Some useful packages to know about as you're first learning R include:

  • Collection of data science packages: tidyverse
  • Data manipulation: dplyr (also contained in tidyverse)
  • Visualizations: ggplot2 (also contained in tidyverse)
  • Classification and regression: caret

SQL

SQL (pronounced “sequel”) is a language that allows programmers to communicate with databases to manage the data they contain. It’s commonly used to query and edit the data stored in a relational database.

Typically, data scientists will extract data from a database using SQL and then import that data into R or Python for analysis. “No matter what language you learn for data analysis, SQL is important to learn if you want to pull data out from databases,” Sophie says.

Knowing SQL allows you to work with PostgreSQL, SQLite, MySQL, and other relational databases. The syntax for basic queries is similar across different databases, making SQL a versatile language for this purpose. To learn more about the different types of databases, check out our article on Relational Database Management Systems.

More data science languages

Depending on what industry you go into, you might need to learn a specific language for data science. Check out the following list of languages to learn more about what they’re used for.

  • C/C++: Both C and C++ require a strong understanding of coding fundamentals, and can take more time to learn. When combined with Python or R, C/C++ can be used to perform computations on datasets with more speed and efficiency.
  • Java: Many enterprise systems are built on Java back ends. If you’re already working with Java, you can integrate data science methods right into your existing codebase.
  • JavaScript: Great for developing interactive data visualizations for the web, with libraries like D3.js. JavaScript also supports machine learning libraries like TensorFlow.js.
  • MATLAB: Ideal for advanced numerical computation and for tackling complex mathematical and statistical problems. MATLAB is widely used in academia for teaching mathematics, physics, and engineering.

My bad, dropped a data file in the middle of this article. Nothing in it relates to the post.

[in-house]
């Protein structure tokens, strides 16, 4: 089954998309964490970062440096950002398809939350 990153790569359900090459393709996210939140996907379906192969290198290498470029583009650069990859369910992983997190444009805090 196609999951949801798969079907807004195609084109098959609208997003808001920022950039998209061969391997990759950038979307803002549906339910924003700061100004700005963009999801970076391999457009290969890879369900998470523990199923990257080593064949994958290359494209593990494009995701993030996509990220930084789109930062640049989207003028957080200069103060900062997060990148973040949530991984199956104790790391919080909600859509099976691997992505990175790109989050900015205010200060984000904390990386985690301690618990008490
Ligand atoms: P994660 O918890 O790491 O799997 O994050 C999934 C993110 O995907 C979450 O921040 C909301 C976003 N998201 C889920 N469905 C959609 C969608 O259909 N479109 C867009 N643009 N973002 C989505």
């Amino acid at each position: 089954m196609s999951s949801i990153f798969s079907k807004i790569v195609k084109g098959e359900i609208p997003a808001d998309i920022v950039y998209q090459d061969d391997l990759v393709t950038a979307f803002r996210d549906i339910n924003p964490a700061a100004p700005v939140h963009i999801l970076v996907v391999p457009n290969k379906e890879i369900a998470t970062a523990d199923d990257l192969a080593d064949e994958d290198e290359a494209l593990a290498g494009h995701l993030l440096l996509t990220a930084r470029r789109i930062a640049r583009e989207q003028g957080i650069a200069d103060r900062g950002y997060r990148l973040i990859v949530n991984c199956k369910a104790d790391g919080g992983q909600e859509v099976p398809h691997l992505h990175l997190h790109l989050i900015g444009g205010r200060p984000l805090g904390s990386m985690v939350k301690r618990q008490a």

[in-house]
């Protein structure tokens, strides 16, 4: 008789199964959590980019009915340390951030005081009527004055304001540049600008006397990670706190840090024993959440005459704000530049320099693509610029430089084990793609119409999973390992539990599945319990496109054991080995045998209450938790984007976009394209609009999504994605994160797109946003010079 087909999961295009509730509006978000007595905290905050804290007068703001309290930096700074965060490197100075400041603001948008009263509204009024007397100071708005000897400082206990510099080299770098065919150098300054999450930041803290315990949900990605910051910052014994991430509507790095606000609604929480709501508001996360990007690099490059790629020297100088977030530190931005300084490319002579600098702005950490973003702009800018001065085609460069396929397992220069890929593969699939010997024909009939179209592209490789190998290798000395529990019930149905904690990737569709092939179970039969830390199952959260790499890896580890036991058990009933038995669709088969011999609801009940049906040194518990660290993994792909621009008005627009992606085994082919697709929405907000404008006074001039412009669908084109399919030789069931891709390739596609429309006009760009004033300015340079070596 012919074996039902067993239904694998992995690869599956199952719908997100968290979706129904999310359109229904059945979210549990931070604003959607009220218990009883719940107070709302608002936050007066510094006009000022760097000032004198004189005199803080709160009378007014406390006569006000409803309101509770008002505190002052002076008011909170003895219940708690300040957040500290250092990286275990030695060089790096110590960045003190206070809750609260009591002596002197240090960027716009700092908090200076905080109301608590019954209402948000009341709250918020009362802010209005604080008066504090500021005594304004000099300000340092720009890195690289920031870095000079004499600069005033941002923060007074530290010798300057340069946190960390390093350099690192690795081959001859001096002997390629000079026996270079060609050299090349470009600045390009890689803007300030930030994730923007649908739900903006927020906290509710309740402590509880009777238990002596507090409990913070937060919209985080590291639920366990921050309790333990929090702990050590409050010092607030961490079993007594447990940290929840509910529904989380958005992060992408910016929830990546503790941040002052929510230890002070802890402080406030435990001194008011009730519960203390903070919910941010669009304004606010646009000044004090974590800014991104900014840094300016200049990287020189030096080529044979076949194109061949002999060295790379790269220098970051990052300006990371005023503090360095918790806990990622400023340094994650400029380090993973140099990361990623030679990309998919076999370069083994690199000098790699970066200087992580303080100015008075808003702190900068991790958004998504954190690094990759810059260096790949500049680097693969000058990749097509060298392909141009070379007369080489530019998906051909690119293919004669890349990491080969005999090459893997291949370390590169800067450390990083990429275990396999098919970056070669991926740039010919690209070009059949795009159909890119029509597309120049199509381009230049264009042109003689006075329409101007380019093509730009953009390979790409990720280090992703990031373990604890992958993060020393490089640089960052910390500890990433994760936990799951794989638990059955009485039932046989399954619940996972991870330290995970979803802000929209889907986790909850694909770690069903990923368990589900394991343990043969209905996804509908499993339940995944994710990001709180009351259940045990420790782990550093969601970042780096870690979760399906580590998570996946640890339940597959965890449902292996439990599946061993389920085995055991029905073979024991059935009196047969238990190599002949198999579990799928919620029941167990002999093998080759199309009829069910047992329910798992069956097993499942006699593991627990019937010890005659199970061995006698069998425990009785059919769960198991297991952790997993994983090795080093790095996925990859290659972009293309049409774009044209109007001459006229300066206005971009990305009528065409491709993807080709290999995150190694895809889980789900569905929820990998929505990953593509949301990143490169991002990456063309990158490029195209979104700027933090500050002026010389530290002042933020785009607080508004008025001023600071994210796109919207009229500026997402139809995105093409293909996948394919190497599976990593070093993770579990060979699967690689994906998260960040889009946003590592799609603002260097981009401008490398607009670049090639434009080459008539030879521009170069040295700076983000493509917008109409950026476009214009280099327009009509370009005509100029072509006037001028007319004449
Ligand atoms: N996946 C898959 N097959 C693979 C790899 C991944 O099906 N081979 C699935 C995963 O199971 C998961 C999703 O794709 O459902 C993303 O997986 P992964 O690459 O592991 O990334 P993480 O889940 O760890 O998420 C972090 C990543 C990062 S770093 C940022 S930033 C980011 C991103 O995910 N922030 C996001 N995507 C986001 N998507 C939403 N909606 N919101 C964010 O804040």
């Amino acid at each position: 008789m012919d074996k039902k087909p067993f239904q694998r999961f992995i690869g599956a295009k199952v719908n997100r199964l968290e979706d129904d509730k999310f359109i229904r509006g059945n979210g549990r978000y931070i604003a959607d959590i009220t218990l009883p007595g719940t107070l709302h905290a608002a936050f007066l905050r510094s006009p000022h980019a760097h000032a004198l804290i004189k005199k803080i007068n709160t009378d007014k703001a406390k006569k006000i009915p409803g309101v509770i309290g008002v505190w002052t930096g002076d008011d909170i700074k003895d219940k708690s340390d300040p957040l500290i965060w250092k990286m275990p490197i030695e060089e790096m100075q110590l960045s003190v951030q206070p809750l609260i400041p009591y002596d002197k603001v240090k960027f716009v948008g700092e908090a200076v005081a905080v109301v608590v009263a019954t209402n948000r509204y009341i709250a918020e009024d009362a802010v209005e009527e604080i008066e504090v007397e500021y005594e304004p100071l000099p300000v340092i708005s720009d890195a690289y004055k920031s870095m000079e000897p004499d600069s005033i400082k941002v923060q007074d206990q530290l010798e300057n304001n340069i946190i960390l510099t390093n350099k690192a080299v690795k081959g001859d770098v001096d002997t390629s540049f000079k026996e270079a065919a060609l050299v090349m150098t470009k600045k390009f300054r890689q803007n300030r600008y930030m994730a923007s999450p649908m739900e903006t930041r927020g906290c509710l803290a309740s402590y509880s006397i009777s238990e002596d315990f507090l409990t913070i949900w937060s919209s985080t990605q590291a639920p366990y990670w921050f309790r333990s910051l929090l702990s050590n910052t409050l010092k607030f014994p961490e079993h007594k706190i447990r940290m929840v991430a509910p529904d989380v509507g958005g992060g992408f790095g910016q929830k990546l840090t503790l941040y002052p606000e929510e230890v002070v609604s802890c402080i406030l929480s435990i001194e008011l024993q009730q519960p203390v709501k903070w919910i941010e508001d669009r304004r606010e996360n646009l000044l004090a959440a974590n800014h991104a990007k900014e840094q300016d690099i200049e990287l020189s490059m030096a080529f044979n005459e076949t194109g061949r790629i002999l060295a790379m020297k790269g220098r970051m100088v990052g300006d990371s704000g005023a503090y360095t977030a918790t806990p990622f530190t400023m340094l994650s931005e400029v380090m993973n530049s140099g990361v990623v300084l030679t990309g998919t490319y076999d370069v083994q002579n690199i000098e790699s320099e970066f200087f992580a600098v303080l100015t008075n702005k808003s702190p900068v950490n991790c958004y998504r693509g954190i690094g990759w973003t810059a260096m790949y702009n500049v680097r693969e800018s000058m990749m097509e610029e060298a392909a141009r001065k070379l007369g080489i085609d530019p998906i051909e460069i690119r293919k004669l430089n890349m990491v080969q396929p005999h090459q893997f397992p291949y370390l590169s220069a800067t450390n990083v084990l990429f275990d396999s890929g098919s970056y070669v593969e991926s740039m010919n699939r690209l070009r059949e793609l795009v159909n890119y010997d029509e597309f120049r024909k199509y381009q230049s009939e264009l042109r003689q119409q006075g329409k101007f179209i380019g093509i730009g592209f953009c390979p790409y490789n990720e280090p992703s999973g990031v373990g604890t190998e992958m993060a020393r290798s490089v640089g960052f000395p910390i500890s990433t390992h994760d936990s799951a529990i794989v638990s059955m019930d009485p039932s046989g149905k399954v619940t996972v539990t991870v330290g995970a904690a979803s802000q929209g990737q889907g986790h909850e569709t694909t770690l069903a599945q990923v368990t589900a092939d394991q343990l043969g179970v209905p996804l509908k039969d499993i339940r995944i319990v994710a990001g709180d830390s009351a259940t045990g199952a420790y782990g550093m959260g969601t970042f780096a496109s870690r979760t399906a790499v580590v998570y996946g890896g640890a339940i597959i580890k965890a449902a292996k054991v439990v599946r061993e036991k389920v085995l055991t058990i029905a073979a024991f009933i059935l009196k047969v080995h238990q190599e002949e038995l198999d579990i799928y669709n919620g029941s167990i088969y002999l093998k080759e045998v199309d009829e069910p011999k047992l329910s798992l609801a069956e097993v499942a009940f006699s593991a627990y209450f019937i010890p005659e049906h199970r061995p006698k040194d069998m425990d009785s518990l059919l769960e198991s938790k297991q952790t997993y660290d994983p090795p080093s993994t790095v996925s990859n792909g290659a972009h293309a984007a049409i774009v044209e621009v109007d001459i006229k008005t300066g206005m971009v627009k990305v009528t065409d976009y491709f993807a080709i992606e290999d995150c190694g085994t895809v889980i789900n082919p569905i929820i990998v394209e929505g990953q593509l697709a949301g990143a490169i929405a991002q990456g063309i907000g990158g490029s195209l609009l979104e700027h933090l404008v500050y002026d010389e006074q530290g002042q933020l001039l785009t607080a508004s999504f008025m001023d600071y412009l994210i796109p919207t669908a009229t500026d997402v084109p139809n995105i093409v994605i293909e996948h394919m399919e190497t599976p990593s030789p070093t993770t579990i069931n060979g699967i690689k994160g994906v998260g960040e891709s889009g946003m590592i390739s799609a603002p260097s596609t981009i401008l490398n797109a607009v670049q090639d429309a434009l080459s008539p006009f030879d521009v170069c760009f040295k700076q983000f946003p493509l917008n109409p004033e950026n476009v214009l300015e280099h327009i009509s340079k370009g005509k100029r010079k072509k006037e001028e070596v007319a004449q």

• SAS: Built for advanced analytics, business intelligence, and predictive analytics. SAS is commonly used in the health sciences, banking, and insurance.
  • Stata: Used in economics research, public policy, and the social sciences. Stata is designed for anything from simple descriptive analysis to complex statistical modeling.
  • Scala: A powerful language able to handle large amounts of data. Scala runs on the Java Virtual Machine, which means it integrates well with Java programs.
  • Julia: A newer programming language designed for numerical analysis and computational scientific analysis. It’s useful for applications in physics, chemistry, astronomy, engineering, bioinformatics, and more.

Getting started in data science

Ready to start your journey into data science? Our Data Scientist Career Path and Data Analyst Career Path will take you through everything you need to know to start a career in data science, including how to use Python and SQL.

Our Data Scientist Career Path will take you through everything you need to know to start a career as a Data Scientist, including how to use Python and SQL to analyze data, communicate your findings, and draw predictions using machine learning.

Our Data Analyst Career Path will set you up with the tools you need to become a Data Analyst, including how to use Python and SQL to acquire, clean, and analyze data, plus communicate your findings.

If you have a specific language that you want to get started with, check out our Skill Paths:

Whichever language you end up choosing, we’re excited you’re getting started with data science and we wish you all the best on your journey!

Get more practice, more projects, and more guidance.

Lillian Xiao

Lillian Xiao

Lillian writes about tech & engineering. She has a background in user experience design, and loves coding as a way to turn ideas into reality.

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Data science languages: What should you learn first?